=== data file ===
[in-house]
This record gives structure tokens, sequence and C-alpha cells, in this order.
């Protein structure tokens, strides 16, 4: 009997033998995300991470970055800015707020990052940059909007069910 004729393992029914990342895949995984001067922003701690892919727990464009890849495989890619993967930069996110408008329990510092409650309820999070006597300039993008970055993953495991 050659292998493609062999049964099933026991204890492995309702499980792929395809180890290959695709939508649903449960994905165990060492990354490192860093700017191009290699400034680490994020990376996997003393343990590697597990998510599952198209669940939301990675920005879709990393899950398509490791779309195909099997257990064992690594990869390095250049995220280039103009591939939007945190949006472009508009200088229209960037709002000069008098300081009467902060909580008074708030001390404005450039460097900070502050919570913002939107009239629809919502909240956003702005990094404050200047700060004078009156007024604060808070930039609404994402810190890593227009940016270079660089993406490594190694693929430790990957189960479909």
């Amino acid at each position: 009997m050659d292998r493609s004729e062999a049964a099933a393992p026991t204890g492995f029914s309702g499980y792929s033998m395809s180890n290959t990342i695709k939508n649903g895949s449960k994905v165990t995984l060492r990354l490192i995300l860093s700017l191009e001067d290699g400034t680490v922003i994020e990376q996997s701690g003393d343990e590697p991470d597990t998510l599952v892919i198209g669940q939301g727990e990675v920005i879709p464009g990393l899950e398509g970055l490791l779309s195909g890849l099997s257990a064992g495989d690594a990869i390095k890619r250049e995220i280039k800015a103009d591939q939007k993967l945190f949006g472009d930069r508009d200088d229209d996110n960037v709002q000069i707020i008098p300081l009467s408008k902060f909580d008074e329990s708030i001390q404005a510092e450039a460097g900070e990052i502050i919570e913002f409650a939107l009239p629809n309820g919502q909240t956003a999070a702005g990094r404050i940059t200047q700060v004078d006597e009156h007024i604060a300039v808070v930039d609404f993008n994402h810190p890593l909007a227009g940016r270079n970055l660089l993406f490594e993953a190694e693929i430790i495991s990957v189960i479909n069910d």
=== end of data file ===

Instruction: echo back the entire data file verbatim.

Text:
[in-house]
This record gives structure tokens, sequence and C-alpha cells, in this order.
């Protein structure tokens, strides 16, 4: 009997033998995300991470970055800015707020990052940059909007069910 004729393992029914990342895949995984001067922003701690892919727990464009890849495989890619993967930069996110408008329990510092409650309820999070006597300039993008970055993953495991 050659292998493609062999049964099933026991204890492995309702499980792929395809180890290959695709939508649903449960994905165990060492990354490192860093700017191009290699400034680490994020990376996997003393343990590697597990998510599952198209669940939301990675920005879709990393899950398509490791779309195909099997257990064992690594990869390095250049995220280039103009591939939007945190949006472009508009200088229209960037709002000069008098300081009467902060909580008074708030001390404005450039460097900070502050919570913002939107009239629809919502909240956003702005990094404050200047700060004078009156007024604060808070930039609404994402810190890593227009940016270079660089993406490594190694693929430790990957189960479909």
């Amino acid at each position: 009997m050659d292998r493609s004729e062999a049964a099933a393992p026991t204890g492995f029914s309702g499980y792929s033998m395809s180890n290959t990342i695709k939508n649903g895949s449960k994905v165990t995984l060492r990354l490192i995300l860093s700017l191009e001067d290699g400034t680490v922003i994020e990376q996997s701690g003393d343990e590697p991470d597990t998510l599952v892919i198209g669940q939301g727990e990675v920005i879709p464009g990393l899950e398509g970055l490791l779309s195909g890849l099997s257990a064992g495989d690594a990869i390095k890619r250049e995220i280039k800015a103009d591939q939007k993967l945190f949006g472009d930069r508009d200088d229209d996110n960037v709002q000069i707020i008098p300081l009467s408008k902060f909580d008074e329990s708030i001390q404005a510092e450039a460097g900070e990052i502050i919570e913002f409650a939107l009239p629809n309820g919502q909240t956003a999070a702005g990094r404050i940059t200047q700060v004078d006597e009156h007024i604060a300039v808070v930039d609404f993008n994402h810190p890593l909007a227009g940016r270079n970055l660089l993406f490594e993953a190694e693929i430790i495991s990957v189960i479909n069910d």